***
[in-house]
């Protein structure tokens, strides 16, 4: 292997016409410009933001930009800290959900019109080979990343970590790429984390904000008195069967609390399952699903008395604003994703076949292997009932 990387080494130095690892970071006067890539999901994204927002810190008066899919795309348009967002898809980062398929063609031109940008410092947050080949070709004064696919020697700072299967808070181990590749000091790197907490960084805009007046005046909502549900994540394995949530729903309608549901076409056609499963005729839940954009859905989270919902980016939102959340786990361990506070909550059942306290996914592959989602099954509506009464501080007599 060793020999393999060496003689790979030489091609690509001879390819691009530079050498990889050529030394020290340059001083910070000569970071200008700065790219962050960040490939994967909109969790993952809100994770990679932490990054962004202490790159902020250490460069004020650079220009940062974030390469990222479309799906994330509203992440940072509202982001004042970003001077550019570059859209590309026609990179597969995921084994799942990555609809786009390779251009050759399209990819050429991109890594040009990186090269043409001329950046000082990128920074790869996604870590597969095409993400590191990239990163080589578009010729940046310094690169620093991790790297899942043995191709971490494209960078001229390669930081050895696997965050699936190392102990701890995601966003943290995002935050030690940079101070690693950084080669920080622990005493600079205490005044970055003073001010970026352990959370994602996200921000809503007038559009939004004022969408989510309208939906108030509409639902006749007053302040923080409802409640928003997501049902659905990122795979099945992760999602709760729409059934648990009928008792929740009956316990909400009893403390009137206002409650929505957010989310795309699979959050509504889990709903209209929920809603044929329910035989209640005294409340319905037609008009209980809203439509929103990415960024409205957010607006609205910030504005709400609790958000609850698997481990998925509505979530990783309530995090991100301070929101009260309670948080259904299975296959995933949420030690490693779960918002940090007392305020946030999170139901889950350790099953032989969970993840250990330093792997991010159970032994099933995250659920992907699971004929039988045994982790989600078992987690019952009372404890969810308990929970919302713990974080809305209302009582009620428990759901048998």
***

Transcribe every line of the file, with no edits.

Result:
[in-house]
């Protein structure tokens, strides 16, 4: 292997016409410009933001930009800290959900019109080979990343970590790429984390904000008195069967609390399952699903008395604003994703076949292997009932 990387080494130095690892970071006067890539999901994204927002810190008066899919795309348009967002898809980062398929063609031109940008410092947050080949070709004064696919020697700072299967808070181990590749000091790197907490960084805009007046005046909502549900994540394995949530729903309608549901076409056609499963005729839940954009859905989270919902980016939102959340786990361990506070909550059942306290996914592959989602099954509506009464501080007599 060793020999393999060496003689790979030489091609690509001879390819691009530079050498990889050529030394020290340059001083910070000569970071200008700065790219962050960040490939994967909109969790993952809100994770990679932490990054962004202490790159902020250490460069004020650079220009940062974030390469990222479309799906994330509203992440940072509202982001004042970003001077550019570059859209590309026609990179597969995921084994799942990555609809786009390779251009050759399209990819050429991109890594040009990186090269043409001329950046000082990128920074790869996604870590597969095409993400590191990239990163080589578009010729940046310094690169620093991790790297899942043995191709971490494209960078001229390669930081050895696997965050699936190392102990701890995601966003943290995002935050030690940079101070690693950084080669920080622990005493600079205490005044970055003073001010970026352990959370994602996200921000809503007038559009939004004022969408989510309208939906108030509409639902006749007053302040923080409802409640928003997501049902659905990122795979099945992760999602709760729409059934648990009928008792929740009956316990909400009893403390009137206002409650929505957010989310795309699979959050509504889990709903209209929920809603044929329910035989209640005294409340319905037609008009209980809203439509929103990415960024409205957010607006609205910030504005709400609790958000609850698997481990998925509505979530990783309530995090991100301070929101009260309670948080259904299975296959995933949420030690490693779960918002940090007392305020946030999170139901889950350790099953032989969970993840250990330093792997991010159970032994099933995250659920992907699971004929039988045994982790989600078992987690019952009372404890969810308990929970919302713990974080809305209302009582009620428990759901048998």